Elderly 'under-treated' for cancer
Elderly cancer patients are being "under-treated" on the NHS because assumptions are made about their ability to cope, a charity has warned.
Some are missing out on medicines and support that would give them the best chance of beating the disease, according to Macmillan Cancer Support.
Figures show older people are less likely to receive surgery, radiotherapy and chemotherapy than younger people.
While this can often be medically justified, there is "growing evidence" that many older patients who could benefit from treatment are simply not being offered it, according to Macmillan's report, The Age Old Excuse: The under-treatment of older cancer patients.
The charity said under-treatment is one of several factors contributing to around 14,000 avoidable cancer deaths among over-75s in the UK each year.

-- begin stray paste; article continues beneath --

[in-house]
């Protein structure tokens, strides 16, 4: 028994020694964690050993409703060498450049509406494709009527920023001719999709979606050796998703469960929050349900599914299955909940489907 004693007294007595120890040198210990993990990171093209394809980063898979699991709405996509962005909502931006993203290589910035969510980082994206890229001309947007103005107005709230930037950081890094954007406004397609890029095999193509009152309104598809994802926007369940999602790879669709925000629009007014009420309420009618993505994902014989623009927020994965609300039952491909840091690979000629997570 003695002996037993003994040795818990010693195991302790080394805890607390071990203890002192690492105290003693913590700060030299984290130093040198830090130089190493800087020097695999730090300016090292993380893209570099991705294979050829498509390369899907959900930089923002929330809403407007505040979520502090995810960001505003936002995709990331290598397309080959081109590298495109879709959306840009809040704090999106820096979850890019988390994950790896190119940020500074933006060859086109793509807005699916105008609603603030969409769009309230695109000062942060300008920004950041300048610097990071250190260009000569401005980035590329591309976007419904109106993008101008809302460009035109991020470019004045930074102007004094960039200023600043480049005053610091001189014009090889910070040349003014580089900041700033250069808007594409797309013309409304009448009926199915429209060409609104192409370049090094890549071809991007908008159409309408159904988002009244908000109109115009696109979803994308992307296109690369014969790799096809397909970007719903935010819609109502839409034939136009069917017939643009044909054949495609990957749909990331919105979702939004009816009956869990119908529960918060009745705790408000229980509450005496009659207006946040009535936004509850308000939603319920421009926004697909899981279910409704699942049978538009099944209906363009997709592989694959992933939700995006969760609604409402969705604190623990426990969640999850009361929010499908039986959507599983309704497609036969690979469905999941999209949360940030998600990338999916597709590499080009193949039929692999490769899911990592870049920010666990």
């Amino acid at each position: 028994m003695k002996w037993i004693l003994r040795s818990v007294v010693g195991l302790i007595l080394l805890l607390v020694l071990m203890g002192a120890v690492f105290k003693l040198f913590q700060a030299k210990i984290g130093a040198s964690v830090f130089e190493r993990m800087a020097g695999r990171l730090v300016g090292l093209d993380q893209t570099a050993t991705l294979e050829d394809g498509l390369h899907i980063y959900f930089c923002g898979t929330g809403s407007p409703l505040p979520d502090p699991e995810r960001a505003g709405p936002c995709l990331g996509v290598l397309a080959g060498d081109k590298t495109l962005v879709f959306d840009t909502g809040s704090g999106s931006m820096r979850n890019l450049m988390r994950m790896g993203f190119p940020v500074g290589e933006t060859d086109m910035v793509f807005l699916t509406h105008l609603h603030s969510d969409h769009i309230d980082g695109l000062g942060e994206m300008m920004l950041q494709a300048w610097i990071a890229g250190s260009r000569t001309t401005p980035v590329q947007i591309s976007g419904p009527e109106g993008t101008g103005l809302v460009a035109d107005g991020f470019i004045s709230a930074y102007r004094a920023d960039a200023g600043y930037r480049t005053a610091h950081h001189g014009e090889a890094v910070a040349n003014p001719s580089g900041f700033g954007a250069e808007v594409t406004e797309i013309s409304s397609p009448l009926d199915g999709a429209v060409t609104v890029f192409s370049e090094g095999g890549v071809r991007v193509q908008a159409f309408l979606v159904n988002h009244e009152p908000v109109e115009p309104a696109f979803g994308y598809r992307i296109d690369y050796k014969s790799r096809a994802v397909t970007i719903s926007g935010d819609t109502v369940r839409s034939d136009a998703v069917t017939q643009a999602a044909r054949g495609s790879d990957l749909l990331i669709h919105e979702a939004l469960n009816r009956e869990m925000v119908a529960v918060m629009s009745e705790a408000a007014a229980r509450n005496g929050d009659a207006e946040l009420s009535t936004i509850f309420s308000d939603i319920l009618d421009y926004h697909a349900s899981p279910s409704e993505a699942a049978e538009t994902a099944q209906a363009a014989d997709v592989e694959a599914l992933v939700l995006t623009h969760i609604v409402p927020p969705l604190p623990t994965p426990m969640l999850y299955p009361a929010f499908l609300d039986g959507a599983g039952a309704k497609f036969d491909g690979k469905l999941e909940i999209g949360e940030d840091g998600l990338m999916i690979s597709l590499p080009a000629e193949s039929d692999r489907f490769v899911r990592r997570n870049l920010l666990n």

The others include late diagnosis and a higher incidence of cancer among older people.
The report said recommendations on treatment are too often being made on the basis of age, regardless of how fit patients are.
Many patients also do not take up treatment because they do not have enough practical support to help them at home or with transport.
Furthermore, older people are under-represented in clinical trials of new treatments, which means doctors do not have a wealth of evidence on benefits and risks of cancer treatment and impact on quality of life.
In a foreword to the report, Ciaran Devane, chief executive of Macmillan Cancer Support, said: "Assumptions about someone's ability to tolerate treatment, quality of life or personal preferences should never be based on their chronological age."